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One of the things that is mysterious for me is how to put chords on a melody which is so variable. I mean that just a chord is not enough to cover the whole bar.

For example it contains (C key) : C F D G notes in melody.

The most simple way to put chords : C major,F major,D minor,G major

But i have seen frequently that a chord covers the whole bar.(Try searching web for popular pop-rock songs chords).

Does it mean that i can skip other notes in the bar and just put chord according to the first note of the bar OR most used note OR the chord that matches almost of the bar?

Thank you

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    That example really needs to be shown in context, as in the bar or two before and after it. That way, it'll be easier to hear the flow of the melody. Also important is the note values used, as the time sig. can easily change the emhasis of where the chords change. Incidentally, the notes involved are C F D and G for those unfamiliar with solfege. – Tim May 4 '16 at 16:31
  • @Tim Excellent point about context and preceding/following bar etc. I included the idea of harmony following the direction (preceding and following bars) of the melody in my answer. I might not have thought to do that had you not mentioned that very valid point. Thanks. – Rockin Cowboy May 4 '16 at 17:48
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Before I answer your question, I think it will be helpful to explain "harmony". The melody of the song is conveyed via single notes. We often refer to chords that are played with the melody notes as the "harmony" part of the song.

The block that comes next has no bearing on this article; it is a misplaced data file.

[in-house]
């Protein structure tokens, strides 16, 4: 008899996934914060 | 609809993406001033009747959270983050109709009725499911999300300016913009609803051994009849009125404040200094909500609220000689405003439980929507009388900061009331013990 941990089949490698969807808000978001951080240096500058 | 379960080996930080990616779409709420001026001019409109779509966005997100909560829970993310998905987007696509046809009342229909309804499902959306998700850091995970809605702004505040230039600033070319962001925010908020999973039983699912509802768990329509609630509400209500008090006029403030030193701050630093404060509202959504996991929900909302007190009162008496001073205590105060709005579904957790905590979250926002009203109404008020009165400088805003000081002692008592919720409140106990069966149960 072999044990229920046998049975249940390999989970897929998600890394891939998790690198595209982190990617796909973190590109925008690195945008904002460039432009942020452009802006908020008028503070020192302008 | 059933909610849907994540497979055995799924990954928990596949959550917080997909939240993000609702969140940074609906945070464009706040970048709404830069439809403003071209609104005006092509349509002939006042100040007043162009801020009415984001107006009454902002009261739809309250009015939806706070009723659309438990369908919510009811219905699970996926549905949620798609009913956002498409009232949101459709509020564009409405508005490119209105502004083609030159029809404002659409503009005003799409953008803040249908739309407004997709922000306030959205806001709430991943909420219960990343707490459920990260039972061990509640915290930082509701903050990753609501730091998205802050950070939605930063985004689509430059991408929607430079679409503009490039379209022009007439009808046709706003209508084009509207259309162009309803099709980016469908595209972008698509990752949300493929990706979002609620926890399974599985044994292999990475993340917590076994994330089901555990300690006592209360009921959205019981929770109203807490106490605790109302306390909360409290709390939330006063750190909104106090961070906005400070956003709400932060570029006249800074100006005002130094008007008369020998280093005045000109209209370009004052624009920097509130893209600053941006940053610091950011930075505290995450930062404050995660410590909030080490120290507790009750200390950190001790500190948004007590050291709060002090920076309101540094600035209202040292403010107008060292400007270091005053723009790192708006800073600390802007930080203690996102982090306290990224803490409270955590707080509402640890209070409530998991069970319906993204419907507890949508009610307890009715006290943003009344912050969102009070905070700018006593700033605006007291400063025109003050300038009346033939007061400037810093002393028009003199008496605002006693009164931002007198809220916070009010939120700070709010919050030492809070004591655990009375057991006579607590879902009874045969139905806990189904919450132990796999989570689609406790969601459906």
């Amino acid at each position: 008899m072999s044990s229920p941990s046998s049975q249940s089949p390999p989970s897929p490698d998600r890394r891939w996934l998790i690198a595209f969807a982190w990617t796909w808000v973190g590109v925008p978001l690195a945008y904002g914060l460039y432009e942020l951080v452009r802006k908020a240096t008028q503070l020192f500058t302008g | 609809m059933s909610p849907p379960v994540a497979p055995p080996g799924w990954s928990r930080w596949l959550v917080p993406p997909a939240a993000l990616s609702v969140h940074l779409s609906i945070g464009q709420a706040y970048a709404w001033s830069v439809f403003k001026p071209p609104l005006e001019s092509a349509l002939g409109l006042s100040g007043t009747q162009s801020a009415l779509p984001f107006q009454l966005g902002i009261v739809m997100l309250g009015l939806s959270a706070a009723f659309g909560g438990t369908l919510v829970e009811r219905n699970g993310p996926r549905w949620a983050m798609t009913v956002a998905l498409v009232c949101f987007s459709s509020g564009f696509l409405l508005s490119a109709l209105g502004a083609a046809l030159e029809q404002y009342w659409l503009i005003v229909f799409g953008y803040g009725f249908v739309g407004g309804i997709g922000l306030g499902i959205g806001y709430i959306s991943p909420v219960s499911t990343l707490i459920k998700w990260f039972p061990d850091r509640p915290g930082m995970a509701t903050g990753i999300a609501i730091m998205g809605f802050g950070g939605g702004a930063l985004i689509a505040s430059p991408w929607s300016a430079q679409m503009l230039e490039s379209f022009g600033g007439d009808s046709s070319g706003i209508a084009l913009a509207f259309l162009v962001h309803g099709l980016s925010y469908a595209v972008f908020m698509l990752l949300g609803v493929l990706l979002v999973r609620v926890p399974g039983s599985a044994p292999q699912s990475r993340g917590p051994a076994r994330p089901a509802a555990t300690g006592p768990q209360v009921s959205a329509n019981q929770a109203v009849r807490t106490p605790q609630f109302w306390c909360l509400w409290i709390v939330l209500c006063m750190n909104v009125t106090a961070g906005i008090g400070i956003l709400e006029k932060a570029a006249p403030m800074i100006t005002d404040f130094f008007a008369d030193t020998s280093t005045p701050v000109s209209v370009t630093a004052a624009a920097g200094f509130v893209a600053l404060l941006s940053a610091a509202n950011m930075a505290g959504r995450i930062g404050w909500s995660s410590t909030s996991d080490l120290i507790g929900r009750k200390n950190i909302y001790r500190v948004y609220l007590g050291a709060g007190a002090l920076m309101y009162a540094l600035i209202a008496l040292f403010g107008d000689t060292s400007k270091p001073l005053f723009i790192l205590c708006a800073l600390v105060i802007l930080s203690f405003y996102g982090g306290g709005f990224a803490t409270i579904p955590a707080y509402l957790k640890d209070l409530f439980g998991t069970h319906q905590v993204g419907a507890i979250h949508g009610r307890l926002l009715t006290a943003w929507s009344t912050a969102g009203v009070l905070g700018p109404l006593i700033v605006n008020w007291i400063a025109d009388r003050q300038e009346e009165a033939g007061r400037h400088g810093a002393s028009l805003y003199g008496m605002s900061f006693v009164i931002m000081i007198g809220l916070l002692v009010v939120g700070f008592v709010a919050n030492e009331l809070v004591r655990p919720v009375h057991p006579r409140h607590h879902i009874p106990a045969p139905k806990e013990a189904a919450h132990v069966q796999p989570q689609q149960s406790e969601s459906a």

Dictionary.com has the following for the definition of "harmony":

the simultaneous combination of tones, especially when blended into chords pleasing to the ear; chordal structure, as distinguished from melody and rhythm.

When we say "this note will 'harmonize'well with that note" - we mean they will blend together in a harmonious manner which will sound pleasing to the ear.

So the harmony part of a musical composition (often meaning the chords) should blend with the melody - in a harmonious manner that is pleasing to the ear - the same way the 3 or 4 notes comprising a chord blend well together in a harmonious, pleasing manner.

While melody notes often change with every beat (or sometimes even more often) chords tend to change much less frequently. Usually a chord will harmonize with several melody notes in a row (perhaps a full measure or bar or even several bars) before the melody strays far enough to favor a new chord. Then the new chord may harmonize with the next series of melody notes before another change is warranted or needed.

Exactly when a chord change is desireable will vary depending on what is happening with the melody. But once the melody notes change enough to where they no longer harmonize with the overlying chord, a new chord is indicated. Sometimes there are other reasons to change chords for various effects - but let's don't complicate things for now.

For a more in depth discussion of how melody notes harmonize with chords - check this out on Stack Exchange - What melody notes go with particular chords?